Last-minute push aims to derail N.C. medical marijuana bill
North Carolina's medical marijuana legislation might not be inevitable
North Carolina's medical marijuana legislation might not be inevitable. With the state House set for a key vote on the issue in the coming weeks, there's a new, last-minute push in the works to scuttle North Carolina's medical marijuana bill.
Both Republican and Democratic party leaders support legalizing medical marijuana through Senate Bill 3, which would create a sprawling commercial industry to produce and distribute the drug throughout the state. The bill passed overwhelmingly in the Senate last month, 36-10.
However, opponents of the bill believe there may be enough individual Republicans and Democrats in the House to keep it from becoming law.
Though few have come forward publicly against the bill, there's a growing sense of unease on both the right and the left around North Carolina's plan.
"I think most people are really uncomfortable with this. They're really uncomfortable with the idea of legalizing more drugs," said Luke Niforatos, executive vice president at Smart Approaches to Marijuana, a Washington-based advocacy group that fights the expansion of legal marijuana nationally. The organization was founded by former U.S. Rep. Patrick Kennedy (D-RI) a decade ago.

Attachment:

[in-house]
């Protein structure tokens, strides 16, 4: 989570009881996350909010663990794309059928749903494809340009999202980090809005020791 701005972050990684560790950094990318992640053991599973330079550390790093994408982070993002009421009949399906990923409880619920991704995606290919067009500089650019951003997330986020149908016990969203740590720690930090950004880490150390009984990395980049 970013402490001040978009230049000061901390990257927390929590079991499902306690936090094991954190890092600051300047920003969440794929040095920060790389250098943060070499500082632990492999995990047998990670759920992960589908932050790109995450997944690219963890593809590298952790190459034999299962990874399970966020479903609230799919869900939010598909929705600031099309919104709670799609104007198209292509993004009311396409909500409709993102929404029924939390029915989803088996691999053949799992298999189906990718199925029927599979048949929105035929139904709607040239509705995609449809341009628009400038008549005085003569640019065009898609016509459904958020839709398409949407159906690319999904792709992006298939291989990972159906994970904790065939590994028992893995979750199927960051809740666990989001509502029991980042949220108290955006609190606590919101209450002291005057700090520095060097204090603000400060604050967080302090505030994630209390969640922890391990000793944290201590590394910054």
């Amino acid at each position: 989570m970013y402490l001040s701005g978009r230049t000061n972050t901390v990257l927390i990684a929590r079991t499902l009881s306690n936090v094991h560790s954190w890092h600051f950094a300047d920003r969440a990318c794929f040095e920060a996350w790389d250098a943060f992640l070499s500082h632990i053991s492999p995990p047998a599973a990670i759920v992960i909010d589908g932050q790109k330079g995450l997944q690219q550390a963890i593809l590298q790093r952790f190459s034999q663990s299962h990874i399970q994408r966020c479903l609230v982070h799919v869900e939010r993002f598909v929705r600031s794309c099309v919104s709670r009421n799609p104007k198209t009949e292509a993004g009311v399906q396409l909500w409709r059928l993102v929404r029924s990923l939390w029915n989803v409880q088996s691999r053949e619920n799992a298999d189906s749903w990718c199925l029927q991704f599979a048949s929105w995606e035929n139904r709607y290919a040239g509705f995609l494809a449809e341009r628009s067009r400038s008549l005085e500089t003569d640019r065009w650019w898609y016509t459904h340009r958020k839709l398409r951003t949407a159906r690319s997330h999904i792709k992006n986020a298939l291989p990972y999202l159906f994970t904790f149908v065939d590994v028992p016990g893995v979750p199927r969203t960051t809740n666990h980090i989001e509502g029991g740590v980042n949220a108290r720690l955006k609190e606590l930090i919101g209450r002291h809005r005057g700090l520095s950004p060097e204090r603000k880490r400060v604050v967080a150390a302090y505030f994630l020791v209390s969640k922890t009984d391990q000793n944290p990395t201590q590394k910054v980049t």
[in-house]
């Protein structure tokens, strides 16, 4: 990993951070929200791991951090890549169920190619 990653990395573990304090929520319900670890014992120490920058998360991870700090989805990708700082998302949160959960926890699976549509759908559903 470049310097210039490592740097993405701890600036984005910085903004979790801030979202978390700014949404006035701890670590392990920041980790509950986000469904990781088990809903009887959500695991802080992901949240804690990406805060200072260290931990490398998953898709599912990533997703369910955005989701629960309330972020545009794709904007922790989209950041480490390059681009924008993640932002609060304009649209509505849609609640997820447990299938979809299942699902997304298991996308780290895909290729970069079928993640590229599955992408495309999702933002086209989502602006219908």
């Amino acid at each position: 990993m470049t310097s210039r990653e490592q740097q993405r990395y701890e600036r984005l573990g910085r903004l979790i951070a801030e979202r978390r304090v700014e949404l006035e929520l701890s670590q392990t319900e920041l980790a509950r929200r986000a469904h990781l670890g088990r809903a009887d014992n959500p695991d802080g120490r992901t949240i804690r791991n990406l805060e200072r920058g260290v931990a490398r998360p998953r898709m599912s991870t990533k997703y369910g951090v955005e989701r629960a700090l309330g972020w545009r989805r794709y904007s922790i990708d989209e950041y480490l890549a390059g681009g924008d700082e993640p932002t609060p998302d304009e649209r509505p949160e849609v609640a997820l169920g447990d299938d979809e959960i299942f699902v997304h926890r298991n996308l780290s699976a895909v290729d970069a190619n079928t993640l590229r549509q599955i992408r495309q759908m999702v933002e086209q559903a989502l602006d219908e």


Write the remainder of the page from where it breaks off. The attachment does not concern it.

SAM, as the organization is known, primarily takes a scientific and medical approach to marijuana, opposing its expansion recreationally or medically across the country. It educates lawmakers on scientific studies that refute marijuana's therapeutic benefits — such as studies that show marijuana can exacerbate post-traumatic stress disorder in military veterans and have a negative effect on their mental health.
The group is now the group taking the lead on marshaling opposition to medical marijuana in North Carolina.
Their primary obstacle is N.C. Sen. Bill Rabon, the powerful Brunswick County Republican who has made medical marijuana his primary issue. Dubbing it the "Compassionate Care Act," Rabon argues that smoking marijuana can help ease the pain of terminally ill patients and people with other, painful conditions.
However, opponents argue that legalization plans like North Carolina's give the commercial marijuana industry too large a foothold in the state and the go-ahead to pour tens of millions of dollars into marketing and lobbying.